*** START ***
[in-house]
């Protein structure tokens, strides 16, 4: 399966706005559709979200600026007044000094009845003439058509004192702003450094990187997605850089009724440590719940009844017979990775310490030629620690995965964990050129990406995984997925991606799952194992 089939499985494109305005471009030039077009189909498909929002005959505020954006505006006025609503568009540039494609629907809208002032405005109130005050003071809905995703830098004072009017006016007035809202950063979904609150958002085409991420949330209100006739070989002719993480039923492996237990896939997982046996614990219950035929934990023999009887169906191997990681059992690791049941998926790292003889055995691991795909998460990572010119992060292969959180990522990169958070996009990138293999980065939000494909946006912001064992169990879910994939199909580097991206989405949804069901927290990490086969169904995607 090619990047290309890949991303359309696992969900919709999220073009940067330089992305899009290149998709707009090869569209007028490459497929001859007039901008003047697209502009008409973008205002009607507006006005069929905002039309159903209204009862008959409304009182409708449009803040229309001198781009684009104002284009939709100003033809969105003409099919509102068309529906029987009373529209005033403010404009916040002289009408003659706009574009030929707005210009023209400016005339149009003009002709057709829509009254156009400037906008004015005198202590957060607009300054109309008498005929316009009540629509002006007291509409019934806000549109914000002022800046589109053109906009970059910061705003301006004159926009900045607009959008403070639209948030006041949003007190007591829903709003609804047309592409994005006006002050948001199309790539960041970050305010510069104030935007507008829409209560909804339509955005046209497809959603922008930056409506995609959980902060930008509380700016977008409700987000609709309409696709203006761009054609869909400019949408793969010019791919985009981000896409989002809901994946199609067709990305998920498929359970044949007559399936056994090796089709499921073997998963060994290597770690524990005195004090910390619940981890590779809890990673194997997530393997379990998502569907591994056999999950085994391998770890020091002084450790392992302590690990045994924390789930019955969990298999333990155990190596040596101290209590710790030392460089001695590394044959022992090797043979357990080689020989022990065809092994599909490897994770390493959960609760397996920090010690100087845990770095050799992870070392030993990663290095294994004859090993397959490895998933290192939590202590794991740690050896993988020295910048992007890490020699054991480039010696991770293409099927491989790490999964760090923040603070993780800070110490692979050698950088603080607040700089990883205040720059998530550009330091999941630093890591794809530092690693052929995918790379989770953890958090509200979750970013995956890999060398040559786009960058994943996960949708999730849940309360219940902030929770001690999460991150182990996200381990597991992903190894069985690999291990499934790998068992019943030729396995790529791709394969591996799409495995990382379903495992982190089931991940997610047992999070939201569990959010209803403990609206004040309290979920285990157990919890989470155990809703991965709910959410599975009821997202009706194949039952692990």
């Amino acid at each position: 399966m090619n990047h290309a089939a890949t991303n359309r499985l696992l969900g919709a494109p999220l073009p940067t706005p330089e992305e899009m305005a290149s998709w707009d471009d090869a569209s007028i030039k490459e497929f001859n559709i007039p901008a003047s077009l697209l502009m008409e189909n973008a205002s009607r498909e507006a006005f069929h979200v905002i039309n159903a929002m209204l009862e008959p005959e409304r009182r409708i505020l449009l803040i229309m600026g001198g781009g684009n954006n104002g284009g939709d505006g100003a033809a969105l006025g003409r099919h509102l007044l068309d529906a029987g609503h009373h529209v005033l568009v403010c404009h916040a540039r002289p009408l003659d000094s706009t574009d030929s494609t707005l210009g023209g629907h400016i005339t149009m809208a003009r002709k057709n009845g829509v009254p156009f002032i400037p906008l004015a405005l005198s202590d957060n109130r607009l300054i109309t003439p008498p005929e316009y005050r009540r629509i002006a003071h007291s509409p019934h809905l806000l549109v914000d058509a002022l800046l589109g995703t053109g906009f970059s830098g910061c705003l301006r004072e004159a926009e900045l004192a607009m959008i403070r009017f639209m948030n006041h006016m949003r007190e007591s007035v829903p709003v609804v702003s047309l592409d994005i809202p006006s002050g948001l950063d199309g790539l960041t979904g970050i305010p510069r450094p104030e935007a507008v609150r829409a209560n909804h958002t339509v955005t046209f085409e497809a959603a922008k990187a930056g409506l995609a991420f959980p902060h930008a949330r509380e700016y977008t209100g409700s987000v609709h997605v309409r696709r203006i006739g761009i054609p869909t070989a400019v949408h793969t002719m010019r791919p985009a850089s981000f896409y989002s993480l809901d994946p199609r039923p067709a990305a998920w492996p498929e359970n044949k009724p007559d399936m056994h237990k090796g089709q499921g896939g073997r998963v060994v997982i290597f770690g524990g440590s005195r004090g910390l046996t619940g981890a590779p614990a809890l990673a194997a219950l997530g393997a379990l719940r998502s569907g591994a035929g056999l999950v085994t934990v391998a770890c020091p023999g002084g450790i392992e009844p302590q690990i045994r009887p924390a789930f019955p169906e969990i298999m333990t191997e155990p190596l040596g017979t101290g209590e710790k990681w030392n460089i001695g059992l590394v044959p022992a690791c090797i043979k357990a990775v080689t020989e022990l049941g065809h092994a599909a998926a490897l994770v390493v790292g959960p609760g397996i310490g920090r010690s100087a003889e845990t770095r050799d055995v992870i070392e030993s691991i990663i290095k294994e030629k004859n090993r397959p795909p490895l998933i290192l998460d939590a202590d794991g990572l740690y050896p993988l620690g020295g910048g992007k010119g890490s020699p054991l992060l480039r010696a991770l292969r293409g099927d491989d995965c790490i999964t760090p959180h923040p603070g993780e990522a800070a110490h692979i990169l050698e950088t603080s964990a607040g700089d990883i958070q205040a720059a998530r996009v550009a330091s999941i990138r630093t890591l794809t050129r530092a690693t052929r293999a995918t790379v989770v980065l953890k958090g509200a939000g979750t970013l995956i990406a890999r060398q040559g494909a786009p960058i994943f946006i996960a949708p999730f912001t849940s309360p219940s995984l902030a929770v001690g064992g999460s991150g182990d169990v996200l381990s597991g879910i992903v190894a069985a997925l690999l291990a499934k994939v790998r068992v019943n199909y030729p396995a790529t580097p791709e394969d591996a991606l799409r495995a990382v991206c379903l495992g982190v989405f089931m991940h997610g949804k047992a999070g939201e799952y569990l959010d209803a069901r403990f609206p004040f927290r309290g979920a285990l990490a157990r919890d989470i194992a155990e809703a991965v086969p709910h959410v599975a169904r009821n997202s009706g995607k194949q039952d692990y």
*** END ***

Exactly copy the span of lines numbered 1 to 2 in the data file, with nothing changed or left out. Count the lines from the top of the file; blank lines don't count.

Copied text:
[in-house]
């Protein structure tokens, strides 16, 4: 399966706005559709979200600026007044000094009845003439058509004192702003450094990187997605850089009724440590719940009844017979990775310490030629620690995965964990050129990406995984997925991606799952194992 089939499985494109305005471009030039077009189909498909929002005959505020954006505006006025609503568009540039494609629907809208002032405005109130005050003071809905995703830098004072009017006016007035809202950063979904609150958002085409991420949330209100006739070989002719993480039923492996237990896939997982046996614990219950035929934990023999009887169906191997990681059992690791049941998926790292003889055995691991795909998460990572010119992060292969959180990522990169958070996009990138293999980065939000494909946006912001064992169990879910994939199909580097991206989405949804069901927290990490086969169904995607 090619990047290309890949991303359309696992969900919709999220073009940067330089992305899009290149998709707009090869569209007028490459497929001859007039901008003047697209502009008409973008205002009607507006006005069929905002039309159903209204009862008959409304009182409708449009803040229309001198781009684009104002284009939709100003033809969105003409099919509102068309529906029987009373529209005033403010404009916040002289009408003659706009574009030929707005210009023209400016005339149009003009002709057709829509009254156009400037906008004015005198202590957060607009300054109309008498005929316009009540629509002006007291509409019934806000549109914000002022800046589109053109906009970059910061705003301006004159926009900045607009959008403070639209948030006041949003007190007591829903709003609804047309592409994005006006002050948001199309790539960041970050305010510069104030935007507008829409209560909804339509955005046209497809959603922008930056409506995609959980902060930008509380700016977008409700987000609709309409696709203006761009054609869909400019949408793969010019791919985009981000896409989002809901994946199609067709990305998920498929359970044949007559399936056994090796089709499921073997998963060994290597770690524990005195004090910390619940981890590779809890990673194997997530393997379990998502569907591994056999999950085994391998770890020091002084450790392992302590690990045994924390789930019955969990298999333990155990190596040596101290209590710790030392460089001695590394044959022992090797043979357990080689020989022990065809092994599909490897994770390493959960609760397996920090010690100087845990770095050799992870070392030993990663290095294994004859090993397959490895998933290192939590202590794991740690050896993988020295910048992007890490020699054991480039010696991770293409099927491989790490999964760090923040603070993780800070110490692979050698950088603080607040700089990883205040720059998530550009330091999941630093890591794809530092690693052929995918790379989770953890958090509200979750970013995956890999060398040559786009960058994943996960949708999730849940309360219940902030929770001690999460991150182990996200381990597991992903190894069985690999291990499934790998068992019943030729396995790529791709394969591996799409495995990382379903495992982190089931991940997610047992999070939201569990959010209803403990609206004040309290979920285990157990919890989470155990809703991965709910959410599975009821997202009706194949039952692990």